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Re: ARIN, was Re: 72/8 friendly reminder
At 17:01 +0000 3/24/05, Andrew Dul wrote:
In the spirit of cart and horse, it's not about getting more operators involved in ARIN. It's about getting operators to use ARIN as a resource in the proper way. (I'm addressing operators here as this is NANOG.)I agree, I'd certainly like to see more people actively participate in the process. If nanog folks believe that the ARIN membership is not getting the right stuff done... How do we fix this problem? How do we get more operators involved and active in the RIRs?
What do operators expect from ARIN? Most ARIN policies are centered on the administrative function of allocation of address space and AS numbers. Is that all there is? Are the existing policies all that are needed?
Are there concerns about the live-in-the-network registry services like WhoIs, DNS, IRIS, routing registry? There are not many policy proposals (lame delegations, privacy concerns with WhoIs) in play covering operational considerations.
ARIN staff has begun work on documenting the registry service level agreements, there was a presentation on this in October. There has been little discussion on this by anyone since the presentation. If WhoIs is out, reports fly on NANOG. But has anyone ever tried to quantify what level of service is expected of ARIN's computing facilities? If the staff is doing a good thing by documenting SLA's, then they should be encouraged to continue.
There is routing security research work that would require the RIR's to issue certificates for use in route update validation. I would hope that someday, before anything goes live, there are operator-led tests involving support from ARIN.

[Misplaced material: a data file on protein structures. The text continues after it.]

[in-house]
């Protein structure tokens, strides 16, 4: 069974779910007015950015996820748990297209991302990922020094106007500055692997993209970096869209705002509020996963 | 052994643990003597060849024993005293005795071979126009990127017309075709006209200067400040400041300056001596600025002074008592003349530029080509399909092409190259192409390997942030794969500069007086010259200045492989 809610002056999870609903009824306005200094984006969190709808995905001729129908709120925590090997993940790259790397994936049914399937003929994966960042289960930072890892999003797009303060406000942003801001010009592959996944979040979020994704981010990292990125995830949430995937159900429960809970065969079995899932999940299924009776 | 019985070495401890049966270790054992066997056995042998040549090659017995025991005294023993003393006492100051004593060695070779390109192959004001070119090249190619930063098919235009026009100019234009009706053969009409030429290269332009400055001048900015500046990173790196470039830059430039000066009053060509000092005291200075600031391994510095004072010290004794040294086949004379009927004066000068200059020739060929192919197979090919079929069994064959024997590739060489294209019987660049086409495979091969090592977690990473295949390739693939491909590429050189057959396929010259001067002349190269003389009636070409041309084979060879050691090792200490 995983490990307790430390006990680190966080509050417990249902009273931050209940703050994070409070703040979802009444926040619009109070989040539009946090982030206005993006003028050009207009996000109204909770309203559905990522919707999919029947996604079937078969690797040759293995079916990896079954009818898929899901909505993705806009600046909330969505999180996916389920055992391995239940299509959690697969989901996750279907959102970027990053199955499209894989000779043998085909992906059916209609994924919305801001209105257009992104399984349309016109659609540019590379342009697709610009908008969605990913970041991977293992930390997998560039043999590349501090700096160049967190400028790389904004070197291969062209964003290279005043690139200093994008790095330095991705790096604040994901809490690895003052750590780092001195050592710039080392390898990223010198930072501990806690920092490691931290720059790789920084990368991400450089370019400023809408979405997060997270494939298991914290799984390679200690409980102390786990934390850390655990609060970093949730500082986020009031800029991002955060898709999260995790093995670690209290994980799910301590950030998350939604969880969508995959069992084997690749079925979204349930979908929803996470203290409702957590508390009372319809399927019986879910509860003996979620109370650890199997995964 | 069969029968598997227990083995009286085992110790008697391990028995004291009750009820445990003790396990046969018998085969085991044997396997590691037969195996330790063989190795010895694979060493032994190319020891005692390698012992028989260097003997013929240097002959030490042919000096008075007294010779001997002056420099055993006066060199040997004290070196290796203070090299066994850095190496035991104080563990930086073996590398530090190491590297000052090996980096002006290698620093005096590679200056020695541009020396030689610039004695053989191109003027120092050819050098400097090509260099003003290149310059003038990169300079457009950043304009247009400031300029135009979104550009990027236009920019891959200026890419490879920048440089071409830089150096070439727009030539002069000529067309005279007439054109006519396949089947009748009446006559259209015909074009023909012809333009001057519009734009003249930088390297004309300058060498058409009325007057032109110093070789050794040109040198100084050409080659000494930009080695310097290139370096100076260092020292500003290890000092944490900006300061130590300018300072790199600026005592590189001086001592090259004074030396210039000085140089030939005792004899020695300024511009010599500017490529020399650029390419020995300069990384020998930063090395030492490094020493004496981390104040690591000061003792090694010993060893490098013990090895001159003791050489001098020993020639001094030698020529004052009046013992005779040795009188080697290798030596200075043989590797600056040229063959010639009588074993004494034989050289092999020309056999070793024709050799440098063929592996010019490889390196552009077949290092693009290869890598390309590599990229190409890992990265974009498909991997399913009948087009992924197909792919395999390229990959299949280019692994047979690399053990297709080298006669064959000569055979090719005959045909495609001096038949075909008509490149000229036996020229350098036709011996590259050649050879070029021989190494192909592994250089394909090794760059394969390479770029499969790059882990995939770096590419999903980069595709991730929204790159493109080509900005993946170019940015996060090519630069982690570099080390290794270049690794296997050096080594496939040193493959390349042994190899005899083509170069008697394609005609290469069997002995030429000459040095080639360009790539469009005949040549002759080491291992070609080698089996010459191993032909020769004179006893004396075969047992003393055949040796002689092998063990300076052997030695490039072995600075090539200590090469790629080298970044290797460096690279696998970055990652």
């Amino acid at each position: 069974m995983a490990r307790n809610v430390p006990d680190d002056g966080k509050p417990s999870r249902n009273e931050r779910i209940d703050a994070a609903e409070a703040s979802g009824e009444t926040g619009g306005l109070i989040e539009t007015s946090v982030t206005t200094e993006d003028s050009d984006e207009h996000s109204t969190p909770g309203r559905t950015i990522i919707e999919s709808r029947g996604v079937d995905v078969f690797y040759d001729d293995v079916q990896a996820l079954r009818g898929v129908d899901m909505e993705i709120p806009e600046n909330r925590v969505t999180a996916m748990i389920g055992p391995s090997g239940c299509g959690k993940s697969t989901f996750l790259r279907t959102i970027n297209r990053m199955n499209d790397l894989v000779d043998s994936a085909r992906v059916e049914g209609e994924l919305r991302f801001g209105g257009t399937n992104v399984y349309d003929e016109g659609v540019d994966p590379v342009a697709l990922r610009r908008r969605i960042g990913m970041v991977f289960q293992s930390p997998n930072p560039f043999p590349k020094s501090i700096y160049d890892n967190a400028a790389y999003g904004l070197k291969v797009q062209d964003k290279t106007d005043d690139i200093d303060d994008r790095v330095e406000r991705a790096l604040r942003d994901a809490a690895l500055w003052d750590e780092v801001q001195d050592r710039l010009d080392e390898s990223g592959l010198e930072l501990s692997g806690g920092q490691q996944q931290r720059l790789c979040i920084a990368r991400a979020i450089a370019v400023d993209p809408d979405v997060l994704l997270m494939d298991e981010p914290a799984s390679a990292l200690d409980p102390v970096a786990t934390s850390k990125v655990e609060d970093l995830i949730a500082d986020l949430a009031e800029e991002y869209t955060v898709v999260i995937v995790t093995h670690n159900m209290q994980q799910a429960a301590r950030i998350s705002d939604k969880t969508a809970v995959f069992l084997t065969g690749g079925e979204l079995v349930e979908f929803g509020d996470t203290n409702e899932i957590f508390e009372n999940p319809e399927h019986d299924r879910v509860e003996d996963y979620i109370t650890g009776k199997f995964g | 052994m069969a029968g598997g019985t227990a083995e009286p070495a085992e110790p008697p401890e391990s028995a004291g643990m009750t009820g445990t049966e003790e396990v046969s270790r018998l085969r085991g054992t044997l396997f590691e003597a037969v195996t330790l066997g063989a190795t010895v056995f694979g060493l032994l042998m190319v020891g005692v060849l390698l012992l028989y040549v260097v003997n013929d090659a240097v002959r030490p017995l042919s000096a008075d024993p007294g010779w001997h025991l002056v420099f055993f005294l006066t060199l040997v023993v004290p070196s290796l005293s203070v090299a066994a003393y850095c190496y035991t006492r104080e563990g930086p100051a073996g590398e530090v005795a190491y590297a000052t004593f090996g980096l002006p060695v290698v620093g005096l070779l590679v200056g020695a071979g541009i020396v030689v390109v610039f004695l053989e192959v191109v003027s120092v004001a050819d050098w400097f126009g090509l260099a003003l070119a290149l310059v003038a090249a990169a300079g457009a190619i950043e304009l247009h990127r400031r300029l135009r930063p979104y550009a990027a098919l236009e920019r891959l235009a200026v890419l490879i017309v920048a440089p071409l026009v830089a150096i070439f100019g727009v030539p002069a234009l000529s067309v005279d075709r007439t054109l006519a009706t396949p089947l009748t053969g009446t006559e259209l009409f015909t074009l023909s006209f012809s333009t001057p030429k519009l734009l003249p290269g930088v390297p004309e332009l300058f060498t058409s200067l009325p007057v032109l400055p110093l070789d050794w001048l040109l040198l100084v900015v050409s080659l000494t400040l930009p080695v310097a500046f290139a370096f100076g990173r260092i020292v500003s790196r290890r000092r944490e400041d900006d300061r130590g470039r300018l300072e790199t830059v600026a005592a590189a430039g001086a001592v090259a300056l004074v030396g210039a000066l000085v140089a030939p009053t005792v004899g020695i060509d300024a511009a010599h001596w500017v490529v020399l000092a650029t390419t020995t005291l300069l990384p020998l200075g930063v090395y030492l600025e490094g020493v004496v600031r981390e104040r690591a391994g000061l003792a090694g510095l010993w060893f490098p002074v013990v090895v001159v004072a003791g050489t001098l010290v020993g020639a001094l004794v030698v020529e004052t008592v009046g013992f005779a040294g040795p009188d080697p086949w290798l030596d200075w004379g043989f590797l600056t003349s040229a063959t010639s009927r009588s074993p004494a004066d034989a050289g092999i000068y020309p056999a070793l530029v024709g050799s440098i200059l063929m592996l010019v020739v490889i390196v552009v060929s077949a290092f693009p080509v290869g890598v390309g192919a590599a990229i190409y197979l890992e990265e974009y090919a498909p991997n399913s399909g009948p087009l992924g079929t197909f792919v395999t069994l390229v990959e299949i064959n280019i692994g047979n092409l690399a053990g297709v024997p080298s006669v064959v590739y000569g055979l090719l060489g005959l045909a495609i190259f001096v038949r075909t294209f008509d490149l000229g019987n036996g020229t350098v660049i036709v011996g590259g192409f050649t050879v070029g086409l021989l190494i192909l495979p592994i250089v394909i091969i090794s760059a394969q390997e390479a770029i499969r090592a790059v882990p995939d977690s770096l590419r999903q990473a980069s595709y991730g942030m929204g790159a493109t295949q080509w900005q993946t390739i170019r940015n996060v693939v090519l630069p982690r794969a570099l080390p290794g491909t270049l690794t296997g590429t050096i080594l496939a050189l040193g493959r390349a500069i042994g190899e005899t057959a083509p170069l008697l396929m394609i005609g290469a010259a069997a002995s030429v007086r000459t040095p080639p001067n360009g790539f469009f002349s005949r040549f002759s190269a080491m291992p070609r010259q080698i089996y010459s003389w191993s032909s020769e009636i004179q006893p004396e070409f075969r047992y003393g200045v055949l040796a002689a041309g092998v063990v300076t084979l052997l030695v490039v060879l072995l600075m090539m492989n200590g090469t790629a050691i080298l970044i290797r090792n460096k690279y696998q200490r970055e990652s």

I would caution that "attending meetings" is neither a sign of contribution nor a sign of progress. Don't get me wrong, making meetings easier to attend is good, but we shouldn't attend meetings because it is easy, fun or entertaining. I prefer to have fun at home.I think colocating 1 ARIN meeting/per year with Nanog in the fall has been a help.
ARIN isn't perfect but it could be a lot worse. In some ways I think the issue you describe is an industry wide problem. There are many different groups (RIRs, ICANN, IETF, Nanogs, etc...) and participating in all of them is a lot of effort, especially when most of us already have full-time jobs.
Participating in all of them *is* a full-time job. ;)
One the one hand, what built the Internet isn't what will maintain it. A bureaucracy will be needed, the challenge isn't to prevent it but to build the best one possible.We could of course create a huge beuarcratcy with lots of people to study the issues and make policy, but that hasn't been the way the Internet has developed and is counter to what many operators think is best for the Internet. That also requires money. Is that what people want? I don't think so, but I could be wrong.
If ARIN goes unchecked it'll either be a weakened organization unable to serve the community (chaos ensues) or it will become an ogre, burdening the community (suffocation). It benefits operators to be involved, but the real trick is to realize what kind of involvement is needed.
Edward Lewis +1-571-434-5468
Achieving total enlightenment has taught me that ignorance is bliss.